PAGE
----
HDL receptor/Scavenger receptor B1-Scarb1 and Scarb1-like mediate the carotenoid-based red coloration in fish

Jinxing Du, Honglin Chen, Biplab K. Mandal, Jun Wang, Zhiyi Shi, Guoqing Lu, Chenghui Wang

Research output: Contribution to journalArticlepeer-review

2 Scopus citations

Abstract

Both carotenoids and pteridine pigments can produce colors ranging from red to yellow and participate in mate choice, antioxidant, and immunity processes in animals. Common carp (Cyprinus carpio) variants with red coloration have been selectively bred for more than a thousand years, yet the mechanism that regulates coloration remains poorly understood. Here we provided experimental evidence that the red coloration in common carp varieties was carotenoid-based and was regulated by the carotenoid transport genes Scarb1 and Scarb1-like (high density lipoprotein (HDL) receptor/ scavenger receptor B type 1, also known as SR-BI). We found that carotenoids rather than pteridine pigments were specific to whole red (WR) but absent in whole white (WW) Oujiang color common carp (Cyprinus carpio var. color). Scarb1 and its novel paralog gene Scarb1-like were the most significant carotenoid metabolism-related genes differentially expressed between WR and WW, whereas no difference was detected for the Gch1 (GTP cyclohydrolase 1) gene, which acted as a rate limiting enzyme in the pteridine pathway. Disruption of Scarb1, Scarb1-like, and Gch1 using CRISPR/Cas9 technology resulted in regional red skin fading into white color in Scarb1 and Scarb1-like mutated WR (S+/−), leading to a decrease and a complete loss of astaxanthin and lutein in the red and white areas, respectively. However, no skin color variations were observed in Gch1 mutated WR fishes. In addition, disruption of the two Scarb1 genes and Gch1 together in WR caused red color variations similar to those observed in S+/− WR. Finally, carotenoids supplementation recovered the red color but had poorly effects on the white color in S+/− WR. This study revealed a plausible molecular mechanism responsible for red and white body colors and may benefit selective breeding programs of ornamental and cultured fish.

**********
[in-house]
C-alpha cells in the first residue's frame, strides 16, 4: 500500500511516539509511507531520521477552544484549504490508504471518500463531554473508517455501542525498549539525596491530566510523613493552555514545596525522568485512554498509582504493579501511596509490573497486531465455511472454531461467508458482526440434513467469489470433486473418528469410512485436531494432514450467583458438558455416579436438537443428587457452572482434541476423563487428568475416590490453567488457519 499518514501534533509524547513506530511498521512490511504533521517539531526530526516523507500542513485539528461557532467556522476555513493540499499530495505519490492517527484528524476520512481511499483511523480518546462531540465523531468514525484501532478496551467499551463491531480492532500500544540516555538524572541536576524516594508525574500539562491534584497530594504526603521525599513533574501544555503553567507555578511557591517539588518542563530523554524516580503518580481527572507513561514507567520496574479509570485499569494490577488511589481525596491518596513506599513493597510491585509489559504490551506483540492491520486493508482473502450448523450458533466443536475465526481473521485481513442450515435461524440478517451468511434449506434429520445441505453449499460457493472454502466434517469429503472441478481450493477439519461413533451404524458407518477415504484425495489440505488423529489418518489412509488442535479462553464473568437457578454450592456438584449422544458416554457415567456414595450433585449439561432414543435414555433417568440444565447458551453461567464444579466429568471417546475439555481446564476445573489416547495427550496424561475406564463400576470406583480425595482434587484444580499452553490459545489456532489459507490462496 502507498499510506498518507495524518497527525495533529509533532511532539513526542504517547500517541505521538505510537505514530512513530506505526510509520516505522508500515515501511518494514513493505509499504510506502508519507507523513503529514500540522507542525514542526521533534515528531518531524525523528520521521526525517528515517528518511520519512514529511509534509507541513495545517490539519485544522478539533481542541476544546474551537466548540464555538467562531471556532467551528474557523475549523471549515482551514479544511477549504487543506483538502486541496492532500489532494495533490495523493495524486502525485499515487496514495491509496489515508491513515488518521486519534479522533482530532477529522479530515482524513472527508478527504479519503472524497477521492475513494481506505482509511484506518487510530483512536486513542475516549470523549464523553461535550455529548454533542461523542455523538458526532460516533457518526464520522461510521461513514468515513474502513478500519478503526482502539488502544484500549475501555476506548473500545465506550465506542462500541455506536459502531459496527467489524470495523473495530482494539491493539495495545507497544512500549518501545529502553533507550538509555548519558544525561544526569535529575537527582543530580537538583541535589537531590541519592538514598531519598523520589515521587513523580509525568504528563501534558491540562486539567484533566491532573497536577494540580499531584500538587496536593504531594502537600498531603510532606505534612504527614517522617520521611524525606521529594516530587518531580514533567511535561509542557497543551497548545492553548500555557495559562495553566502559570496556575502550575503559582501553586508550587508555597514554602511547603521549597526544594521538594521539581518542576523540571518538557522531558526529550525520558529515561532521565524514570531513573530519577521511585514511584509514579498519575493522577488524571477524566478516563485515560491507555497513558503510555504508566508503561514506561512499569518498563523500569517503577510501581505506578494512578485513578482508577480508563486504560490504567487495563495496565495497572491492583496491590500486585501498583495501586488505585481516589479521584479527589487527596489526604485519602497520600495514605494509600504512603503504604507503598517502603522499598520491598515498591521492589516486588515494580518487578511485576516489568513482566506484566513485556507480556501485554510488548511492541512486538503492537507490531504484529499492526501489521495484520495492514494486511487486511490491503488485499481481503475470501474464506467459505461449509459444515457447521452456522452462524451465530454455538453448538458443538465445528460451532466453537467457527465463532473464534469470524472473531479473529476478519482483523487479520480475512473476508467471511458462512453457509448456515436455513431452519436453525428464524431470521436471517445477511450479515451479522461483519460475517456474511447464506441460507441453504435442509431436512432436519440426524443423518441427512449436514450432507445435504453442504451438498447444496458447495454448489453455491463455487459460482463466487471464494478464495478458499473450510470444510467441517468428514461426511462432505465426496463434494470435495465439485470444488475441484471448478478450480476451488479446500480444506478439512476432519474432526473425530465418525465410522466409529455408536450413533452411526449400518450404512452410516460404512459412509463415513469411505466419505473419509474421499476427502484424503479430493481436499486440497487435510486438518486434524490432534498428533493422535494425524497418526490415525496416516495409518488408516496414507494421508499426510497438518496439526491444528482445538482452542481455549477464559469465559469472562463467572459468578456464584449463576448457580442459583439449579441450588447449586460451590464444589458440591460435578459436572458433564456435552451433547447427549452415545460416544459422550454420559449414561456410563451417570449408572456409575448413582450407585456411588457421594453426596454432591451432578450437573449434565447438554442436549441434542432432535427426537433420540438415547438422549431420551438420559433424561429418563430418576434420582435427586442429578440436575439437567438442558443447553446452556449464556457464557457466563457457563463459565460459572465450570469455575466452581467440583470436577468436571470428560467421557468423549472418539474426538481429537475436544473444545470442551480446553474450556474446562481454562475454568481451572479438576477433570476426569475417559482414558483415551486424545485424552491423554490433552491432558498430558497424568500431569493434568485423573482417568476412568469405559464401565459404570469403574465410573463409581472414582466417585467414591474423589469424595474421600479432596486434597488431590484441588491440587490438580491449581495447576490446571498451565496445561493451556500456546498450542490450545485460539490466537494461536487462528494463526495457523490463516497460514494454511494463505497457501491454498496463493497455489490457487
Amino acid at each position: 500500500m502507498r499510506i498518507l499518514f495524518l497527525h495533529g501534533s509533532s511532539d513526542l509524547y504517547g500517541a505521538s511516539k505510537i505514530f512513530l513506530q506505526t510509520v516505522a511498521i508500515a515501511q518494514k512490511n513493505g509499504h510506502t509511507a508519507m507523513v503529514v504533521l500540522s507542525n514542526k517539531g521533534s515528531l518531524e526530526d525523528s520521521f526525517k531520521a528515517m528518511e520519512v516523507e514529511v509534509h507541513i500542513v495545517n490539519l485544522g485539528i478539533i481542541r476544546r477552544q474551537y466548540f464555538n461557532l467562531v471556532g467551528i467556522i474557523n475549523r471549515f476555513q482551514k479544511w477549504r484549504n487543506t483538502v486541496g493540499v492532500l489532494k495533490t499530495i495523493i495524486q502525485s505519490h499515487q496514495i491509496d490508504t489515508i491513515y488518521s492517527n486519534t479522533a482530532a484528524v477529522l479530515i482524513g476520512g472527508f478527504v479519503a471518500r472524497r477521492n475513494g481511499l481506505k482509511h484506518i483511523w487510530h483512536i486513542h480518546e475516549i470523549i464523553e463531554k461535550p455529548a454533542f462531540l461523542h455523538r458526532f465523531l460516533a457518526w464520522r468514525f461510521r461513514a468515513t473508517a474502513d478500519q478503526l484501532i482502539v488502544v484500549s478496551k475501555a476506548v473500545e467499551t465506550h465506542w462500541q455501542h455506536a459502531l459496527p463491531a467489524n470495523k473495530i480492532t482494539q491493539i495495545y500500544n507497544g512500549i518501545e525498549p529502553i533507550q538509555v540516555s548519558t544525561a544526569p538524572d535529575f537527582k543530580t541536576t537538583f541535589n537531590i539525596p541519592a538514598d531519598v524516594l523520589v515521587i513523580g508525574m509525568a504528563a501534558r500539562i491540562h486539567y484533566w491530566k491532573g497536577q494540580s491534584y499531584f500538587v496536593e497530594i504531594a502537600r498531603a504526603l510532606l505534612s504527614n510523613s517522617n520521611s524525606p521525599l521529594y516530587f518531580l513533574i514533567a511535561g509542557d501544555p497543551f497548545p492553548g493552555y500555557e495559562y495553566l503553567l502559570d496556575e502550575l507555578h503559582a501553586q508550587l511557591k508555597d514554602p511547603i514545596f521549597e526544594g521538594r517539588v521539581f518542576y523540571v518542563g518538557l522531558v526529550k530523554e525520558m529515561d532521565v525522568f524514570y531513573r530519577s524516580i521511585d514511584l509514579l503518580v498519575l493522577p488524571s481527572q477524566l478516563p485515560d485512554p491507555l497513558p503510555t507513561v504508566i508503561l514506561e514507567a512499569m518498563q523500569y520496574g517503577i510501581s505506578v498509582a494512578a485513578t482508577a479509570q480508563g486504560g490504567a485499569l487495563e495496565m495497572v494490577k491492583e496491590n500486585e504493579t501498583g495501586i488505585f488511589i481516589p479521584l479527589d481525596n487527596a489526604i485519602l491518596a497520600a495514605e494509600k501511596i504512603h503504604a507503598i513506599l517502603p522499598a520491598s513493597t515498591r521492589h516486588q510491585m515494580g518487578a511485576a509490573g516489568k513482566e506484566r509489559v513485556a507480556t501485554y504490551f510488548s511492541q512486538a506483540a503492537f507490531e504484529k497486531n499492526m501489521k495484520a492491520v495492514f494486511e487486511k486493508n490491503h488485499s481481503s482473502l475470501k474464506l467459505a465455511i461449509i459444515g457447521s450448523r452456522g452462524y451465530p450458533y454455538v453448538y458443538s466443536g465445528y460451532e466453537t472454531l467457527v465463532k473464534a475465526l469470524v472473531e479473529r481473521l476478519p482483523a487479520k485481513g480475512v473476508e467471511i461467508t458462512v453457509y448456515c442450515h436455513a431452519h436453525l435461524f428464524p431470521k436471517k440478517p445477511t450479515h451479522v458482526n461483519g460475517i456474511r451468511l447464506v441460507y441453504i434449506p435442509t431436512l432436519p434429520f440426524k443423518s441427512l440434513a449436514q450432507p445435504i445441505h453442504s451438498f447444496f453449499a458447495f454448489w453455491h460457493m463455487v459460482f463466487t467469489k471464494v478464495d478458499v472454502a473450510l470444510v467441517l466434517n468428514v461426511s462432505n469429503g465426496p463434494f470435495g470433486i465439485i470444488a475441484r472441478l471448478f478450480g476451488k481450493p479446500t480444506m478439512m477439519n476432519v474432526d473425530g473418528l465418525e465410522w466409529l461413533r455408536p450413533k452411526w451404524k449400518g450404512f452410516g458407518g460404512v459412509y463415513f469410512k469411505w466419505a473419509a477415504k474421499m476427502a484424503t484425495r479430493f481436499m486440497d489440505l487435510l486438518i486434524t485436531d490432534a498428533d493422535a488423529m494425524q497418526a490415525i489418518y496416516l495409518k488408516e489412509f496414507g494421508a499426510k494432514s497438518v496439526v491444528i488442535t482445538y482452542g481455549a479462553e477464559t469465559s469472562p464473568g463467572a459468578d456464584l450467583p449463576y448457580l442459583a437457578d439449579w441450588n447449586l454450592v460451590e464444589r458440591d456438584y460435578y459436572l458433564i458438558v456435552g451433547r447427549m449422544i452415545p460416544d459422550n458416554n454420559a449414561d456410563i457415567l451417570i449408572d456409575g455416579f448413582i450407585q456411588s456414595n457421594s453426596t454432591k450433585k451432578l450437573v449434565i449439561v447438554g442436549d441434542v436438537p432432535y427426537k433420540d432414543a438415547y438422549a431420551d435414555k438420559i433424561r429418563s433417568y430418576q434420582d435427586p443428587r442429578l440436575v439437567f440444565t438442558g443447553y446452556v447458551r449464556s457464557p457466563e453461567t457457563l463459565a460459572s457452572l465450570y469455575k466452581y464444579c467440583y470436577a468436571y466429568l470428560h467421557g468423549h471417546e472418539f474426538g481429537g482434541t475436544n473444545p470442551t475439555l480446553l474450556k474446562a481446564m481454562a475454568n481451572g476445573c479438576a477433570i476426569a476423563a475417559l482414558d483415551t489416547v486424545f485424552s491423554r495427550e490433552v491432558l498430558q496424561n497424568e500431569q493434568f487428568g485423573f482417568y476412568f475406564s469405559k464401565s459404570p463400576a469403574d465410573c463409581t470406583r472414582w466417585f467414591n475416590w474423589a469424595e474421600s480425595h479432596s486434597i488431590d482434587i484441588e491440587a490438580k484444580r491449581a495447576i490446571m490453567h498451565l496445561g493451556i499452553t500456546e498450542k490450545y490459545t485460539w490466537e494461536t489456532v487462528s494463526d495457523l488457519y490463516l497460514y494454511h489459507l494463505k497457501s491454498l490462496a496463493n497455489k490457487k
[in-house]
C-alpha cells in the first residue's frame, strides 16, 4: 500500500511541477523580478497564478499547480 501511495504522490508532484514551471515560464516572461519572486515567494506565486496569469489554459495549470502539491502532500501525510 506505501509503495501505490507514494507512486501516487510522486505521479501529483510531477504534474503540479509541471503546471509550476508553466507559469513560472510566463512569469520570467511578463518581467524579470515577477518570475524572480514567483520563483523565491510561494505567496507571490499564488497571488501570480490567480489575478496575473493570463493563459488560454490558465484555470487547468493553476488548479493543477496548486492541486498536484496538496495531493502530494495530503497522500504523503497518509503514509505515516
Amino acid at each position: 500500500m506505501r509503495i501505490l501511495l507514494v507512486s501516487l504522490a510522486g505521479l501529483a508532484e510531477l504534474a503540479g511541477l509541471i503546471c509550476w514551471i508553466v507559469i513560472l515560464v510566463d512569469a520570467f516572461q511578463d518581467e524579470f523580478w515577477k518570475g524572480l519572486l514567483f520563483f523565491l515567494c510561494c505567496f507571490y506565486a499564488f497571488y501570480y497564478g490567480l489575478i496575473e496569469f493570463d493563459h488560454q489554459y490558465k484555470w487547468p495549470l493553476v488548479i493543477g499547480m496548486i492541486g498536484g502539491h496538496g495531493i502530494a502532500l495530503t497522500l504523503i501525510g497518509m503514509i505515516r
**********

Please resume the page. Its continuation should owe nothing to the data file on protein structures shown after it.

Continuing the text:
Original languageEnglish (US)
Article number737208
JournalAquaculture
Volume545
DOIs
StatePublished - Dec 15 2021

Keywords

  • CRISPR/Cas9
  • Carotenoid metabolism
  • Gch1
  • Red and white coloration
  • Scarb1

ASJC Scopus subject areas

  • Aquatic Science

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